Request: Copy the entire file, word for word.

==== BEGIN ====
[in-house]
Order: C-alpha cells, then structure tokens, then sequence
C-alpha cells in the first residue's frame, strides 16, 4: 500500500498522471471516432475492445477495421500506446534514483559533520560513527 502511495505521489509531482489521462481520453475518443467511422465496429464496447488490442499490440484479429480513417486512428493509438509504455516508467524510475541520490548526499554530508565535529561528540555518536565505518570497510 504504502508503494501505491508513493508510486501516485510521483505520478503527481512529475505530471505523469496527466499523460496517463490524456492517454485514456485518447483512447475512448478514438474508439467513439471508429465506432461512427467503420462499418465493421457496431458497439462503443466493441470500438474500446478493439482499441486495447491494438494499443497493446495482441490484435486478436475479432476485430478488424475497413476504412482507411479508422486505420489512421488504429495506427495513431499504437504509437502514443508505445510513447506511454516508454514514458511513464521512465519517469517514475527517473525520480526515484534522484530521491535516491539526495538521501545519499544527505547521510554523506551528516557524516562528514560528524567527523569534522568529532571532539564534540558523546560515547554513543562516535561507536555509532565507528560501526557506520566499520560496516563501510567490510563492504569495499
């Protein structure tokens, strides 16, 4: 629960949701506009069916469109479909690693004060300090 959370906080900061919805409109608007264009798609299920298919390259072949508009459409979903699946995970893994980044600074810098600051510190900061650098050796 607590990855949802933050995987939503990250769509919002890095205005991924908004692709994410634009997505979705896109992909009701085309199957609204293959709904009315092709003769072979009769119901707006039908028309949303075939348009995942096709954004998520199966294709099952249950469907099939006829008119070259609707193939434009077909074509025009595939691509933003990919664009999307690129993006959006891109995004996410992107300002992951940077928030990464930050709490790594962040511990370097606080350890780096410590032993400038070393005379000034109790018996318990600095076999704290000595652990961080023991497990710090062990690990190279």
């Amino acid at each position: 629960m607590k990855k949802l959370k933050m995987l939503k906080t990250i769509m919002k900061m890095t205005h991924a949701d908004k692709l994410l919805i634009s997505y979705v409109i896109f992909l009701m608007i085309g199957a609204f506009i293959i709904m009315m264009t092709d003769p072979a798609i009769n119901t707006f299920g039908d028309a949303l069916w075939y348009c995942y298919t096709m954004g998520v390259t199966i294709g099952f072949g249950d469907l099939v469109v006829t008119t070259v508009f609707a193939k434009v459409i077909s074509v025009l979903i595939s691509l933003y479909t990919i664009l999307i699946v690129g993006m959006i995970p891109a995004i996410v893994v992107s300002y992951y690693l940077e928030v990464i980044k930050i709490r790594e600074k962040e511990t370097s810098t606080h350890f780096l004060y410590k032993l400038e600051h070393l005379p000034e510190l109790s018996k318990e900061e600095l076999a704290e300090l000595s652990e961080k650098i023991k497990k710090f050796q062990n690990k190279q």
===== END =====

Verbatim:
[in-house]
Order: C-alpha cells, then structure tokens, then sequence
C-alpha cells in the first residue's frame, strides 16, 4: 500500500498522471471516432475492445477495421500506446534514483559533520560513527 502511495505521489509531482489521462481520453475518443467511422465496429464496447488490442499490440484479429480513417486512428493509438509504455516508467524510475541520490548526499554530508565535529561528540555518536565505518570497510 504504502508503494501505491508513493508510486501516485510521483505520478503527481512529475505530471505523469496527466499523460496517463490524456492517454485514456485518447483512447475512448478514438474508439467513439471508429465506432461512427467503420462499418465493421457496431458497439462503443466493441470500438474500446478493439482499441486495447491494438494499443497493446495482441490484435486478436475479432476485430478488424475497413476504412482507411479508422486505420489512421488504429495506427495513431499504437504509437502514443508505445510513447506511454516508454514514458511513464521512465519517469517514475527517473525520480526515484534522484530521491535516491539526495538521501545519499544527505547521510554523506551528516557524516562528514560528524567527523569534522568529532571532539564534540558523546560515547554513543562516535561507536555509532565507528560501526557506520566499520560496516563501510567490510563492504569495499
């Protein structure tokens, strides 16, 4: 629960949701506009069916469109479909690693004060300090 959370906080900061919805409109608007264009798609299920298919390259072949508009459409979903699946995970893994980044600074810098600051510190900061650098050796 607590990855949802933050995987939503990250769509919002890095205005991924908004692709994410634009997505979705896109992909009701085309199957609204293959709904009315092709003769072979009769119901707006039908028309949303075939348009995942096709954004998520199966294709099952249950469907099939006829008119070259609707193939434009077909074509025009595939691509933003990919664009999307690129993006959006891109995004996410992107300002992951940077928030990464930050709490790594962040511990370097606080350890780096410590032993400038070393005379000034109790018996318990600095076999704290000595652990961080023991497990710090062990690990190279």
């Amino acid at each position: 629960m607590k990855k949802l959370k933050m995987l939503k906080t990250i769509m919002k900061m890095t205005h991924a949701d908004k692709l994410l919805i634009s997505y979705v409109i896109f992909l009701m608007i085309g199957a609204f506009i293959i709904m009315m264009t092709d003769p072979a798609i009769n119901t707006f299920g039908d028309a949303l069916w075939y348009c995942y298919t096709m954004g998520v390259t199966i294709g099952f072949g249950d469907l099939v469109v006829t008119t070259v508009f609707a193939k434009v459409i077909s074509v025009l979903i595939s691509l933003y479909t990919i664009l999307i699946v690129g993006m959006i995970p891109a995004i996410v893994v992107s300002y992951y690693l940077e928030v990464i980044k930050i709490r790594e600074k962040e511990t370097s810098t606080h350890f780096l004060y410590k032993l400038e600051h070393l005379p000034e510190l109790s018996k318990e900061e600095l076999a704290e300090l000595s652990e961080k650098i023991k497990k710090f050796q062990n690990k190279q």